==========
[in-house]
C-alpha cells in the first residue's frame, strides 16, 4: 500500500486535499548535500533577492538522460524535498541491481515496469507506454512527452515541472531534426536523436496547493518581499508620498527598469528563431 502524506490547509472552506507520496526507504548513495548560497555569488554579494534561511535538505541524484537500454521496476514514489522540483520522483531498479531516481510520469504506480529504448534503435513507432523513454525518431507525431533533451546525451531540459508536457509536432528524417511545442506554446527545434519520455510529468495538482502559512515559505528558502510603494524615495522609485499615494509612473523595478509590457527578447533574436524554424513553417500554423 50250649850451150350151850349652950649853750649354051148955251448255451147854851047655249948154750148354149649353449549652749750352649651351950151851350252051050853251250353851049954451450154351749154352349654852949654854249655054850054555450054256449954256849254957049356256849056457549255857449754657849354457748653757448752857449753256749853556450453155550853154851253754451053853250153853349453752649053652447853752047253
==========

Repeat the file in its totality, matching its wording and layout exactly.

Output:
[in-house]
C-alpha cells in the first residue's frame, strides 16, 4: 500500500486535499548535500533577492538522460524535498541491481515496469507506454512527452515541472531534426536523436496547493518581499508620498527598469528563431 502524506490547509472552506507520496526507504548513495548560497555569488554579494534561511535538505541524484537500454521496476514514489522540483520522483531498479531516481510520469504506480529504448534503435513507432523513454525518431507525431533533451546525451531540459508536457509536432528524417511545442506554446527545434519520455510529468495538482502559512515559505528558502510603494524615495522609485499615494509612473523595478509590457527578447533574436524554424513553417500554423 50250649850451150350151850349652950649853750649354051148955251448255451147854851047655249948154750148354149649353449549652749750352649651351950151851350252051050853251250353851049954451450154351749154352349654852949654854249655054850054555450054256449954256849254957049356256849056457549255857449754657849354457748653757448752857449753256749853556450453155550853154851253754451053853250153853349453752649053652447853752047253